Interface - the place or area at which different things meet and communicate with or affect each other
I think the essential step to moving beyond our current library browsing mode is to move beyond the laptop/desktop/mobile displays that frame our thinking & constrain our peripheral vision. I’m interested in exploring interfaces you can walk through.
We all know and love the stacks. They work. But what could a new stack browsing experience be?
Our current ebrowsing products and experiences tend to follow a certain design logic. We migrate physical books, journals, etc. (or just their metadata) into the realm of the digital where web-based media is the native species.
I’m curious about the reverse. How can we bring the digital worlds of blogs, websites, etc. into the world of books. More specifically, the world of book stacks. I’m not interested in augmented books per se, rather the meaningful collocation of analog books and digital information. As a contemporary media consumer and sometimes researcher, I frequently am as interested in books as much as blog posts, long form digital stories, or video.
Stacks are also unique because each call number range is tied to a specific location in each library. In one library, Social Justice, for example, may be found on the 2th floor, on the shelf adjacent to the fire exit. There you’ll find a constellation of related books. Classification systems ensure the “address” (location) of a book is correlated to its contents. This is not the case with web content. The location of web addresses and their contents are in no way related to the contents. But what if it were?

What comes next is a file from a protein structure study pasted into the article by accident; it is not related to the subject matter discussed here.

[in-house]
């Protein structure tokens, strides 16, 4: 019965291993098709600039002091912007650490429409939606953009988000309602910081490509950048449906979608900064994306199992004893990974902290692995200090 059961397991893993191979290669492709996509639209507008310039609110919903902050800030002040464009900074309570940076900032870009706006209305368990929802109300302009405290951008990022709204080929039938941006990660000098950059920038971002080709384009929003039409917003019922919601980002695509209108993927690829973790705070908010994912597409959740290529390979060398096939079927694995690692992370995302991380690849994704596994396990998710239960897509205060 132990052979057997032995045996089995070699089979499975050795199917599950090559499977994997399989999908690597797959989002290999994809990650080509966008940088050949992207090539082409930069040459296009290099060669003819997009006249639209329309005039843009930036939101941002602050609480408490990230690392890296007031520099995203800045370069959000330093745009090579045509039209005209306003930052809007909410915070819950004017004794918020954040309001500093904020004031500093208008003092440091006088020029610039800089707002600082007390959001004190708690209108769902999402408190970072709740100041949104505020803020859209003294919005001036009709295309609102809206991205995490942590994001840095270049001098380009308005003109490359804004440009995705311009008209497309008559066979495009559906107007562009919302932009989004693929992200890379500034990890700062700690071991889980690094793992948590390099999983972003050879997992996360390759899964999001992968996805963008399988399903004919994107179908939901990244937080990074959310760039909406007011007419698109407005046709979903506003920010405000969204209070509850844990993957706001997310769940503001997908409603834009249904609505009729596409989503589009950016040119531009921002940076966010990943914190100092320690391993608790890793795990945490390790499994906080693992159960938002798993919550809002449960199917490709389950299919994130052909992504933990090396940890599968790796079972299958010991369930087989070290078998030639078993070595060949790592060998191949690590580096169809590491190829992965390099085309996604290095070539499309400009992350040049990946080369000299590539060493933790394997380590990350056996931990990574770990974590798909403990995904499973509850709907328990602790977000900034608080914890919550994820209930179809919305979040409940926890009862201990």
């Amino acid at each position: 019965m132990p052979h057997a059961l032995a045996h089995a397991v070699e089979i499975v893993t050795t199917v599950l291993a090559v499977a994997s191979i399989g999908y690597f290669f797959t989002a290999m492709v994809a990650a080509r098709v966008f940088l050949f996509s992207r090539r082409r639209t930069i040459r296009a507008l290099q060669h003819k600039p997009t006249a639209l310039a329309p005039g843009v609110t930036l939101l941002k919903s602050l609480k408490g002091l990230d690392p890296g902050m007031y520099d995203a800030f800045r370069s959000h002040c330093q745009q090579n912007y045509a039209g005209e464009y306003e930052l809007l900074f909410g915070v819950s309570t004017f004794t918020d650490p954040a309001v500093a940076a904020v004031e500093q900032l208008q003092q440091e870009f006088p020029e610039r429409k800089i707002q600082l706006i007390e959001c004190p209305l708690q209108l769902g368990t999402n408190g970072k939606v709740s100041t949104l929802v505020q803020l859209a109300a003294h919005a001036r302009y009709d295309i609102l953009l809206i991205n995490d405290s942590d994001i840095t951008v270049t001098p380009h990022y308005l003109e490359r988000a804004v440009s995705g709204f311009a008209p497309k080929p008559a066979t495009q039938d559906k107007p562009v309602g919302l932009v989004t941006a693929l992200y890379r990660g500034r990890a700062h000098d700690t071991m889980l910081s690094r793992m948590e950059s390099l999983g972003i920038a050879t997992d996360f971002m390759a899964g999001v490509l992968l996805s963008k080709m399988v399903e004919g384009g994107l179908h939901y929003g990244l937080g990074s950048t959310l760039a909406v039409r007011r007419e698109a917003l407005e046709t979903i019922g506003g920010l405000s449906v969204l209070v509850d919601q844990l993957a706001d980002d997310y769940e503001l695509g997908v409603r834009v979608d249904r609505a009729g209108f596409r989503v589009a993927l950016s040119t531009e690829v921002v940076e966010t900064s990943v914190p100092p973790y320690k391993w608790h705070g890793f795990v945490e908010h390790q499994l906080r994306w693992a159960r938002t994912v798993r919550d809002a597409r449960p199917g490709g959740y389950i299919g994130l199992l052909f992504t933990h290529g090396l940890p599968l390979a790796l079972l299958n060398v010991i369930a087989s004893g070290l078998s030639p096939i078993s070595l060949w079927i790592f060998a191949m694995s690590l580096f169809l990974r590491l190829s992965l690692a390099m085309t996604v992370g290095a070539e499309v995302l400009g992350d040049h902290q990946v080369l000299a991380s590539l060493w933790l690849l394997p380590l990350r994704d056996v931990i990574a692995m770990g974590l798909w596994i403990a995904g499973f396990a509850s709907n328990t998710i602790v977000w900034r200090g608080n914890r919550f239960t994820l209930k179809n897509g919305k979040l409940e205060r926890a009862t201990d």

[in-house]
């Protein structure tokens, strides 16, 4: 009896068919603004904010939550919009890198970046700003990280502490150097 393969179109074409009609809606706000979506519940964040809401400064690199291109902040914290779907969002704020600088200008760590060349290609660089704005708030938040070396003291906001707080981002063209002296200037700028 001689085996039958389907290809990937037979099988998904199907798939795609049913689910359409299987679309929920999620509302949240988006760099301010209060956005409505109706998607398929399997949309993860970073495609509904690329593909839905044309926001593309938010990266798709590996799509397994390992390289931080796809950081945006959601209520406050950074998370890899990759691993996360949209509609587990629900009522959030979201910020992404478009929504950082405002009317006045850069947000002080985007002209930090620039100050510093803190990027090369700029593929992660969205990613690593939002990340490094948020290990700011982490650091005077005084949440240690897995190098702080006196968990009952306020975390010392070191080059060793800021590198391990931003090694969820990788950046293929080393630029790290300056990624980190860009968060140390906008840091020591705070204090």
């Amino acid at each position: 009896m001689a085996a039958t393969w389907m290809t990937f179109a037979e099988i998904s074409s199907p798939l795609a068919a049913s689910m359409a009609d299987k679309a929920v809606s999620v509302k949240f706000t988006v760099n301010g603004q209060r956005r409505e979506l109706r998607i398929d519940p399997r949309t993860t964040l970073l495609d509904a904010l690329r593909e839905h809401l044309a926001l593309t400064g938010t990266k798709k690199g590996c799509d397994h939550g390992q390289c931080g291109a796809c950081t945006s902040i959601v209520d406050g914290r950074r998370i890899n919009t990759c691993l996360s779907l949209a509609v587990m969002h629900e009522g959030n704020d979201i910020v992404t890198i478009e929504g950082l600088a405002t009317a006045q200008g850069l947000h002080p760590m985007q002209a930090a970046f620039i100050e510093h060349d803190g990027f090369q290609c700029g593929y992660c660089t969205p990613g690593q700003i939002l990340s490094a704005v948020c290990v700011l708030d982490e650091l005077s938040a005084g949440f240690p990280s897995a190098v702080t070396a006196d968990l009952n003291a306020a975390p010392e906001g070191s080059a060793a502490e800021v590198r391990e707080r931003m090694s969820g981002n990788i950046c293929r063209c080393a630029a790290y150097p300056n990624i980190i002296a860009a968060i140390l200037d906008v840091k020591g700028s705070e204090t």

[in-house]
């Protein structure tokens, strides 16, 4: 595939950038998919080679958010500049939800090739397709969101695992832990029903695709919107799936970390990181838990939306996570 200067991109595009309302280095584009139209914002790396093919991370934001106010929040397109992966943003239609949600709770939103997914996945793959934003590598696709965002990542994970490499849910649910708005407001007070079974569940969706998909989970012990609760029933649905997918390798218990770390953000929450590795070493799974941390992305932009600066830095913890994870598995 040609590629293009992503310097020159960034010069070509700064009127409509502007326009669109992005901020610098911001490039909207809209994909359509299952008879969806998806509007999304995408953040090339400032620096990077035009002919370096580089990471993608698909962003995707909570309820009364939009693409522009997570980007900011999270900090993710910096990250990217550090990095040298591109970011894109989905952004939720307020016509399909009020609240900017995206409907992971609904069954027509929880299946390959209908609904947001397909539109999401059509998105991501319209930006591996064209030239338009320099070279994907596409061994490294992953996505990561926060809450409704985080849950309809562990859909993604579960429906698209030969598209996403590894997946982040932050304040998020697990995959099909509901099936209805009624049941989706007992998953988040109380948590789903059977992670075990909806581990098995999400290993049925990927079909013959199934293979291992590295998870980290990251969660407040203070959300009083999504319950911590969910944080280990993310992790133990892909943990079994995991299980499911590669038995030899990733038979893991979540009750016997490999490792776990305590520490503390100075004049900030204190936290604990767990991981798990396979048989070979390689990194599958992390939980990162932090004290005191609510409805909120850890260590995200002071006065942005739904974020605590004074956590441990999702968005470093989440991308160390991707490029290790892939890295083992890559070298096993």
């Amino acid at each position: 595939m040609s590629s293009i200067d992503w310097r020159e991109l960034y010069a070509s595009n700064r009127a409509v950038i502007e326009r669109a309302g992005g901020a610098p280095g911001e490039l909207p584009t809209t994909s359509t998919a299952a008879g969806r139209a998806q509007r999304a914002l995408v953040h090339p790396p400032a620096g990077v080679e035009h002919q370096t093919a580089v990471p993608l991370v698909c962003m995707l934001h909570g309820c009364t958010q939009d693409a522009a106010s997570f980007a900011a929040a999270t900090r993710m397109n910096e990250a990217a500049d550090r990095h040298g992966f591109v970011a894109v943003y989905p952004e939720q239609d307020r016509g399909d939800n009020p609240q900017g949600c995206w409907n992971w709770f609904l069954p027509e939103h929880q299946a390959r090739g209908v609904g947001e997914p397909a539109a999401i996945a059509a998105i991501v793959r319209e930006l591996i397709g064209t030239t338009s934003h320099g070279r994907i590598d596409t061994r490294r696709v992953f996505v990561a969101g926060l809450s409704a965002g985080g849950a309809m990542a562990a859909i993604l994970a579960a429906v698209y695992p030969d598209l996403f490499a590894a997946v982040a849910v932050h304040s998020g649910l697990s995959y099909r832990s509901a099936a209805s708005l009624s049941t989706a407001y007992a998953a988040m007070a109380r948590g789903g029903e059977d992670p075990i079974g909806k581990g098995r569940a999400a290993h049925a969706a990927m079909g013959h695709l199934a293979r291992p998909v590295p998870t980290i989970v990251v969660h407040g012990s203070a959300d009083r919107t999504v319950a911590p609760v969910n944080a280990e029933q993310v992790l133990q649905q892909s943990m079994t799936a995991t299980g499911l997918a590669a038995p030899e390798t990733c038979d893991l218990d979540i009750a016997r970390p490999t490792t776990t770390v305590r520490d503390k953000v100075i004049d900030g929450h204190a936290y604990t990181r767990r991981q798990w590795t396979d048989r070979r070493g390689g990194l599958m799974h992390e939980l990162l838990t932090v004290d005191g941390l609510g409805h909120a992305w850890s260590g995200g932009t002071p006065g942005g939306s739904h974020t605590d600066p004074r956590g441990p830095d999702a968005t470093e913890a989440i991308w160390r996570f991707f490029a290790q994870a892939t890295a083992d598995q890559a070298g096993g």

What would it be like to walk down the aisles of the web? Could there be a new kind of browsing experience that exposed you to physical and digital assets within a topic area?
Libraries, particularly academic research libraries, are in the position to pool assets to design & develop new kinds of bespoke library interfaces. These tools may be more similar in size to furniture than phones. More comparable in price to cars than desktop computers. But that’s fine. A library can be most compelling when it brings new resources into reach. Things too big, too expensive, to specific for individual ownership. But perfect to be shared across a community.
A Sketch (below). I've been interested in the idea of a mixed-media browsing experience. I think the goal is easy-in easy-out information experiences. Proven in the museum space, sound domes are an effective way to introduce highly localized audio into the stacks. Audio may be soundtracks to video, podcast material, or atmospheric effects.